English | Dzongkha Wednesday, July 17, 2019

Parties pledge to improve healthcare sector

Phub Gyem & Sonam Pem, Thimphu
Sep 5, 2018

If the party pledges are anything to go by, Bhutan’s healthcare sector is likely to undergo a major transformation. 

From equipping district hospitals and BHUs with adequate specialists and doctors to establishing super specialist hospitals and providing specialists services at the gewog level, all four political parties promise to leave no stone unturned in taking the country’s healthcare system to the next level.

Druk Nyamrup Tshogpa (DNT), Druk Phuensum Tshogpa (DPT) and People’s Democratic Party (PDP) pledge to depute enough specialists in the district hospitals in the next five year. They also want to equip BHUs with adequate doctors.

The BKP intends to post two to three doctors in the district hospitals.

DNT and PDP pledge to make the national referral hospital a super specialist hospital. This would mean there will be doctors specialized in treating certain diseases, including organ transplant and heart surgeries, which are mostly referred to hospitals outside the country at the moment.

Today, the health sector is short of 2,201 medical professionals, which includes 219 doctors and specialists. The health sector is also in need of 1,249 more nurses and 383 technicians.

“DNT can hire doctors from abroad and solve the doctor shortage. Our president studied outside and has a good relationship with not just the doctors but also with the institutes, which will make it easier for the DNT to hire doctors from outside,” DNT’s Vice President Tandi said.

“So, it’s doable. Of course, it’s not possible to bring a total solution and have all the specialists at once. We will have to do it phase wise,” he added.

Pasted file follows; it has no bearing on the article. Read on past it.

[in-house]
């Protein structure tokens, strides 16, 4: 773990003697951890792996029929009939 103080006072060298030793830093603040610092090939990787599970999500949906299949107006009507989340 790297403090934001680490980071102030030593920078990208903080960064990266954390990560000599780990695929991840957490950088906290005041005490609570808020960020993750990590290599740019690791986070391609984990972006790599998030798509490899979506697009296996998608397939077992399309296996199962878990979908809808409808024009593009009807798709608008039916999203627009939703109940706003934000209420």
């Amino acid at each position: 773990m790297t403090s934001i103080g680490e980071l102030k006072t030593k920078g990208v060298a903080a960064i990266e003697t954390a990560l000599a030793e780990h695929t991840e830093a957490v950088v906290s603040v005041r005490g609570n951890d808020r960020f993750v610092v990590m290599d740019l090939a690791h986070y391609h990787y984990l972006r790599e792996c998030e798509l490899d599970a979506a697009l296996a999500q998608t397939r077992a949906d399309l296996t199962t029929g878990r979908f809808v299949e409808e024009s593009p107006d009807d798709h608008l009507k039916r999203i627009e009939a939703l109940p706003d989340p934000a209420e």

PDP’s Vice President Dorji Choden says her party will capitalize on the exchange programmes with the neighbouring countries to solve the shortage of specialists.

“We have a good relationship with Bangkok, Bangladesh, India and Sri Lanka. So, we should be able to start by strengthening our relationship with these countries,” Dorji Choden said.

The DPT promises to establish a pharmaceutical manufacturing company if it comes to power.

“For JDWNRH alone, the government spends millions and billions on the purchase of paracetamol every year. If we are to focus on making a self-reliant country, we should work towards producing the basics within the country,” Lily Wangchuk, the Vice President of DPT, said.

“So, by the second year, if DPT comes to power, we will come up with that project in Pasakha. It will be a little costly but it is a good investment. We will be able to produce basic needs within and save millions that we currently spend importing. Initially, we will have to hire expertise from outside but gradually train our own people,” she said.

BKP is concerned about the country’s declining fertility rate and pledges to provide a one-time gift of Nu 5,000 for the birth of every second child to encourage people to have more children.

“Bhutan’s population growth rate is at 1.3 %, according to the Population and Housing Census 2017. The Nu 5000 per second child is an incentive to encourage a larger family size compared to the current size,” Sonam Tobgay, Vice President of BKP, said.

In the 12th Five Year Plan, the health sector has been allocated a budget of more than Nu 5.5bn.

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